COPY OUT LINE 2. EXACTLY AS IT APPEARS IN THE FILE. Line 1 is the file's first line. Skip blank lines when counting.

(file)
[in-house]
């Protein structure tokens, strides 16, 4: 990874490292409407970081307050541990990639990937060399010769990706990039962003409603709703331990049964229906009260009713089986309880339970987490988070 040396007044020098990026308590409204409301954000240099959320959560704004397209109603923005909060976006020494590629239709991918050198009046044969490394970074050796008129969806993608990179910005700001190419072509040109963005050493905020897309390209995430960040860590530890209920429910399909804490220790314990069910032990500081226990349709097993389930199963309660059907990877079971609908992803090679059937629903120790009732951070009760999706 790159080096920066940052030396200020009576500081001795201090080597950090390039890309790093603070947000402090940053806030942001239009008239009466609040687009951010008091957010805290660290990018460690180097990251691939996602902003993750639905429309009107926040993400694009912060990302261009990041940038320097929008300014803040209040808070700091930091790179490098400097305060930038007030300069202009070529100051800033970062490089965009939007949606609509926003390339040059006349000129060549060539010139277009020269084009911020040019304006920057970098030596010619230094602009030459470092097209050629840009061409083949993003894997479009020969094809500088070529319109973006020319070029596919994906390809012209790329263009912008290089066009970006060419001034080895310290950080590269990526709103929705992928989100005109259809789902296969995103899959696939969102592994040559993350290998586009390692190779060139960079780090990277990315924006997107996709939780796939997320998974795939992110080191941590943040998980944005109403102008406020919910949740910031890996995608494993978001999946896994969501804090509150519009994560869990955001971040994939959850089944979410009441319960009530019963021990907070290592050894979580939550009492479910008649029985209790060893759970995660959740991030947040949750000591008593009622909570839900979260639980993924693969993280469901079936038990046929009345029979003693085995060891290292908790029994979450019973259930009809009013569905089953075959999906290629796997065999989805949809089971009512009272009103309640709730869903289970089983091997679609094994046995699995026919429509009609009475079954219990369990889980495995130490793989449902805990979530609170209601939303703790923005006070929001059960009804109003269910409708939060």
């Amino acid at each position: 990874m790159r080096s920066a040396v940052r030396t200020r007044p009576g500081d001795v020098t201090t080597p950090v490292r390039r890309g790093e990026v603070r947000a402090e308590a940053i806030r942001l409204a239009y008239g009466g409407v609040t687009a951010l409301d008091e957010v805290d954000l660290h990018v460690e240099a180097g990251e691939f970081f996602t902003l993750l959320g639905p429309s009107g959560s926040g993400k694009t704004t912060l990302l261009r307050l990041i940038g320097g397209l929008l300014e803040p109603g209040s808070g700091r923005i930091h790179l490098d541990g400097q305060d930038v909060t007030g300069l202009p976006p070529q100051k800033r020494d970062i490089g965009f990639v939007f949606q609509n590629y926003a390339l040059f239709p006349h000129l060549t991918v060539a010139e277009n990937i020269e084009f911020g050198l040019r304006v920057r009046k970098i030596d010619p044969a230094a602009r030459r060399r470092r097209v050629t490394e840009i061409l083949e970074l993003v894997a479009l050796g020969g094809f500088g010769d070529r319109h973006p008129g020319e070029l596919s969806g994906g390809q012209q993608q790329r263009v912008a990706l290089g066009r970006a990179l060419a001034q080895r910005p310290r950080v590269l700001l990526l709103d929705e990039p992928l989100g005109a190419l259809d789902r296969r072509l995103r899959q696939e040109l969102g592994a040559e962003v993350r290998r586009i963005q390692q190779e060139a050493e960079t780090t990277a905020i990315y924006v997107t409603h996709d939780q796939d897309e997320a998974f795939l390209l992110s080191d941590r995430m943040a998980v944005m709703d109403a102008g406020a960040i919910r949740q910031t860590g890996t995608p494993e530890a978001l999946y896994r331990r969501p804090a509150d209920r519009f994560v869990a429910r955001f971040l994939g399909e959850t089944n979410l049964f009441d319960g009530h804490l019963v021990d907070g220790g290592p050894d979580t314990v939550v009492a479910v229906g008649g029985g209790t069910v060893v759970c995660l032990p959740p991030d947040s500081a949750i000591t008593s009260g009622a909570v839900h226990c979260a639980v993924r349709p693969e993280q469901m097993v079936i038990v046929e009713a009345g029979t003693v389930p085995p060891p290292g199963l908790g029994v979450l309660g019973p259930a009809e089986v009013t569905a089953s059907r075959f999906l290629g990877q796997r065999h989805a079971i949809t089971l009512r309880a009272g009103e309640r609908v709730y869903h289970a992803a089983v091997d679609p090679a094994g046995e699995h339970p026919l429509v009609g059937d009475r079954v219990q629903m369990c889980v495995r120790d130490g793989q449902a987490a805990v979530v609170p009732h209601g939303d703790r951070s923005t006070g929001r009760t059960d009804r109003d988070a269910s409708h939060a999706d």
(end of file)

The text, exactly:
């Protein structure tokens, strides 16, 4: 990874490292409407970081307050541990990639990937060399010769990706990039962003409603709703331990049964229906009260009713089986309880339970987490988070 040396007044020098990026308590409204409301954000240099959320959560704004397209109603923005909060976006020494590629239709991918050198009046044969490394970074050796008129969806993608990179910005700001190419072509040109963005050493905020897309390209995430960040860590530890209920429910399909804490220790314990069910032990500081226990349709097993389930199963309660059907990877079971609908992803090679059937629903120790009732951070009760999706 790159080096920066940052030396200020009576500081001795201090080597950090390039890309790093603070947000402090940053806030942001239009008239009466609040687009951010008091957010805290660290990018460690180097990251691939996602902003993750639905429309009107926040993400694009912060990302261009990041940038320097929008300014803040209040808070700091930091790179490098400097305060930038007030300069202009070529100051800033970062490089965009939007949606609509926003390339040059006349000129060549060539010139277009020269084009911020040019304006920057970098030596010619230094602009030459470092097209050629840009061409083949993003894997479009020969094809500088070529319109973006020319070029596919994906390809012209790329263009912008290089066009970006060419001034080895310290950080590269990526709103929705992928989100005109259809789902296969995103899959696939969102592994040559993350290998586009390692190779060139960079780090990277990315924006997107996709939780796939997320998974795939992110080191941590943040998980944005109403102008406020919910949740910031890996995608494993978001999946896994969501804090509150519009994560869990955001971040994939959850089944979410009441319960009530019963021990907070290592050894979580939550009492479910008649029985209790060893759970995660959740991030947040949750000591008593009622909570839900979260639980993924693969993280469901079936038990046929009345029979003693085995060891290292908790029994979450019973259930009809009013569905089953075959999906290629796997065999989805949809089971009512009272009103309640709730869903289970089983091997679609094994046995699995026919429509009609009475079954219990369990889980495995130490793989449902805990979530609170209601939303703790923005006070929001059960009804109003269910409708939060």